Toshiba will begin mass-producing a 60Gbyte, 1.8in hard-disc drive, like those commonly used in digital music players and sub-notebook computers, before the end of the year.
The drive offers a 50% improvement in storage space over its current highest capacity 1.8in hard drive without being physically larger.
The major factor that contributed to this increase was an advance in a thin-film technology used for both the head and platter, said Midori Suzuki, a spokeswoman for Toshiba.
This enabled it to increase the density at which data can be stored on the disc's surface: the new diskcs take 93.5Gigabits per square inch versus 61.2Gigabits on the current models, she said, so each disc platter can accommodate 30Gbytes of data (compared with 20Gbytes in the current highest capacity drive) and a two-platter drive can hold up to 60Gbytes of data.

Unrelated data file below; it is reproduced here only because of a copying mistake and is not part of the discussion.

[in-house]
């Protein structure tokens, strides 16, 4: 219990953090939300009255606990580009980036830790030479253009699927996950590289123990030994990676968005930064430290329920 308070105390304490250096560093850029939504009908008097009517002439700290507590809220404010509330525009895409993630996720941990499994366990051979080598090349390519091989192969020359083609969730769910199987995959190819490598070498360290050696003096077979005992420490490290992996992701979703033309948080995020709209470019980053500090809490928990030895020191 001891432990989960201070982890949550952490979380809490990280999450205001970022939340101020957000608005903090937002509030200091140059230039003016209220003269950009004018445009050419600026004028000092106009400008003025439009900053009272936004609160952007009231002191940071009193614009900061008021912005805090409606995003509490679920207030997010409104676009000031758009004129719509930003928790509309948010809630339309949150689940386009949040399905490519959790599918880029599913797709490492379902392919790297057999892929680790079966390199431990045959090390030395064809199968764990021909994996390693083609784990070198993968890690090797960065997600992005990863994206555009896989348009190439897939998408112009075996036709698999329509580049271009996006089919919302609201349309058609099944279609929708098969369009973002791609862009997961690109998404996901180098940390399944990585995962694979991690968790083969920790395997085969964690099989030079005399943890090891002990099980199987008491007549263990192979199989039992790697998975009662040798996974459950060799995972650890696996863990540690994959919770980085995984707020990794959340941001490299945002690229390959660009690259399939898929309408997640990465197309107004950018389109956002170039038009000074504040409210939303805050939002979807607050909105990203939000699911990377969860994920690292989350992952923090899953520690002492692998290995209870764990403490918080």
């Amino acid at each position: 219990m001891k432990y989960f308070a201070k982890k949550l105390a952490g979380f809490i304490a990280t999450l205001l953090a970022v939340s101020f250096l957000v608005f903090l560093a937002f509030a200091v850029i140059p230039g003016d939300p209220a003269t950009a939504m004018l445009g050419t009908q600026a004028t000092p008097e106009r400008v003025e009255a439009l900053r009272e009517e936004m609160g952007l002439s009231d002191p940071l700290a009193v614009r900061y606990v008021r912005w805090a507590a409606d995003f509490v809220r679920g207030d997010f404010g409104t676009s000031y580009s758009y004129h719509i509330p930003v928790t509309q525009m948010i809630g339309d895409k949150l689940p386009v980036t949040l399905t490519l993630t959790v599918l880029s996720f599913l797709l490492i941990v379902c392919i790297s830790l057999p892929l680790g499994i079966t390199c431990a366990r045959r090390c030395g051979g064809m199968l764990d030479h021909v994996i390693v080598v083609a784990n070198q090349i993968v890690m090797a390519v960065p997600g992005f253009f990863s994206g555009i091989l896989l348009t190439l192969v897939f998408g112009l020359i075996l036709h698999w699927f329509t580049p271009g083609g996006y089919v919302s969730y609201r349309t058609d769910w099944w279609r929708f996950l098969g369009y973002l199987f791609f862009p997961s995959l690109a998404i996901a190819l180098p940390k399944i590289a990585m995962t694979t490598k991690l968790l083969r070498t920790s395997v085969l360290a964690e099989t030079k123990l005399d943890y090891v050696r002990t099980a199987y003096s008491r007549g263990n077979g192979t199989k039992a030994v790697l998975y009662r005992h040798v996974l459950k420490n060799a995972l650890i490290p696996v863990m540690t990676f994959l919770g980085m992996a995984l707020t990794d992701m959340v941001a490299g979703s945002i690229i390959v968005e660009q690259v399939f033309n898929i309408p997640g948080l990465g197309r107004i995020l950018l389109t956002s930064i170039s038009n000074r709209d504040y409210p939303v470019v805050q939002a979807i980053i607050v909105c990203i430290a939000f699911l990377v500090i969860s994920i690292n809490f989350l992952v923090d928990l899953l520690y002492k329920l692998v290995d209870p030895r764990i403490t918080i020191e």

The jump in density is also having a positive effect at the middle of Toshiba's 1.8in drive range. Its current 30Gbyte model relies on two disk platters and so is 8mm thick but this capacity can now be accomplished with a single platter, allowing the drive thickness to be reduced to 5mm.
Toshiba has also reduced the size of the sliders that keep the drive's read/write head at the correct distance above the disc surface, Suzuki said. The new drive also enjoys lower power consumption. It has been cut by an average 20% over current drives because of an adaptation in the way the disc spindle motor is controlled.
Martyn Williams writes for IDG News Service